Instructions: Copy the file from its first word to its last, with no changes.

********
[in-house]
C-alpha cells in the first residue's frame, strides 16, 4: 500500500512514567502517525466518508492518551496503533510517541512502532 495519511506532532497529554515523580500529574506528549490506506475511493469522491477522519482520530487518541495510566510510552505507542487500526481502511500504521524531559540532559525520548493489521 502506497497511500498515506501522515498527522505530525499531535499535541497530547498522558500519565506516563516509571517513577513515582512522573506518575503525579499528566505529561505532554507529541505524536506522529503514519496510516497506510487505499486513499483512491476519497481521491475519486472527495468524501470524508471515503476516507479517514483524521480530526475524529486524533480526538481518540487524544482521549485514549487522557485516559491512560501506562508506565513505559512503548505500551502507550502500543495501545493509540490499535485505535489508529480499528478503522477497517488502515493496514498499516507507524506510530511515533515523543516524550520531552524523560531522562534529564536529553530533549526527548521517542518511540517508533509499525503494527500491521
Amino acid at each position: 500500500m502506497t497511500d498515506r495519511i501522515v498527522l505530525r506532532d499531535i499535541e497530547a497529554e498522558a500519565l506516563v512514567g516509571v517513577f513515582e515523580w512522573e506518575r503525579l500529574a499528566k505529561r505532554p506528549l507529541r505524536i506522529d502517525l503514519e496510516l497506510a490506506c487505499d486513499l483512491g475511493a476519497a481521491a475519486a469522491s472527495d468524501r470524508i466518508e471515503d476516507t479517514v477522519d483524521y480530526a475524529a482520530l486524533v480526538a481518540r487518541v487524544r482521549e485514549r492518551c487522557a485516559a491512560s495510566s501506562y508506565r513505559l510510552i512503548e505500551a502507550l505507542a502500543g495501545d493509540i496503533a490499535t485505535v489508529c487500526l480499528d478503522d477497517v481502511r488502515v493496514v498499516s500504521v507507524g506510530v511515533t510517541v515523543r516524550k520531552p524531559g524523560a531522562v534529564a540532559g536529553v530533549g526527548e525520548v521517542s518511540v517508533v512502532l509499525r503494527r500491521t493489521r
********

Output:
[in-house]
C-alpha cells in the first residue's frame, strides 16, 4: 500500500512514567502517525466518508492518551496503533510517541512502532 495519511506532532497529554515523580500529574506528549490506506475511493469522491477522519482520530487518541495510566510510552505507542487500526481502511500504521524531559540532559525520548493489521 502506497497511500498515506501522515498527522505530525499531535499535541497530547498522558500519565506516563516509571517513577513515582512522573506518575503525579499528566505529561505532554507529541505524536506522529503514519496510516497506510487505499486513499483512491476519497481521491475519486472527495468524501470524508471515503476516507479517514483524521480530526475524529486524533480526538481518540487524544482521549485514549487522557485516559491512560501506562508506565513505559512503548505500551502507550502500543495501545493509540490499535485505535489508529480499528478503522477497517488502515493496514498499516507507524506510530511515533515523543516524550520531552524523560531522562534529564536529553530533549526527548521517542518511540517508533509499525503494527500491521
Amino acid at each position: 500500500m502506497t497511500d498515506r495519511i501522515v498527522l505530525r506532532d499531535i499535541e497530547a497529554e498522558a500519565l506516563v512514567g516509571v517513577f513515582e515523580w512522573e506518575r503525579l500529574a499528566k505529561r505532554p506528549l507529541r505524536i506522529d502517525l503514519e496510516l497506510a490506506c487505499d486513499l483512491g475511493a476519497a481521491a475519486a469522491s472527495d468524501r470524508i466518508e471515503d476516507t479517514v477522519d483524521y480530526a475524529a482520530l486524533v480526538a481518540r487518541v487524544r482521549e485514549r492518551c487522557a485516559a491512560s495510566s501506562y508506565r513505559l510510552i512503548e505500551a502507550l505507542a502500543g495501545d493509540i496503533a490499535t485505535v489508529c487500526l480499528d478503522d477497517v481502511r488502515v493496514v498499516s500504521v507507524g506510530v511515533t510517541v515523543r516524550k520531552p524531559g524523560a531522562v534529564a540532559g536529553v530533549g526527548e525520548v521517542s518511540v517508533v512502532l509499525r503494527r500491521t493489521r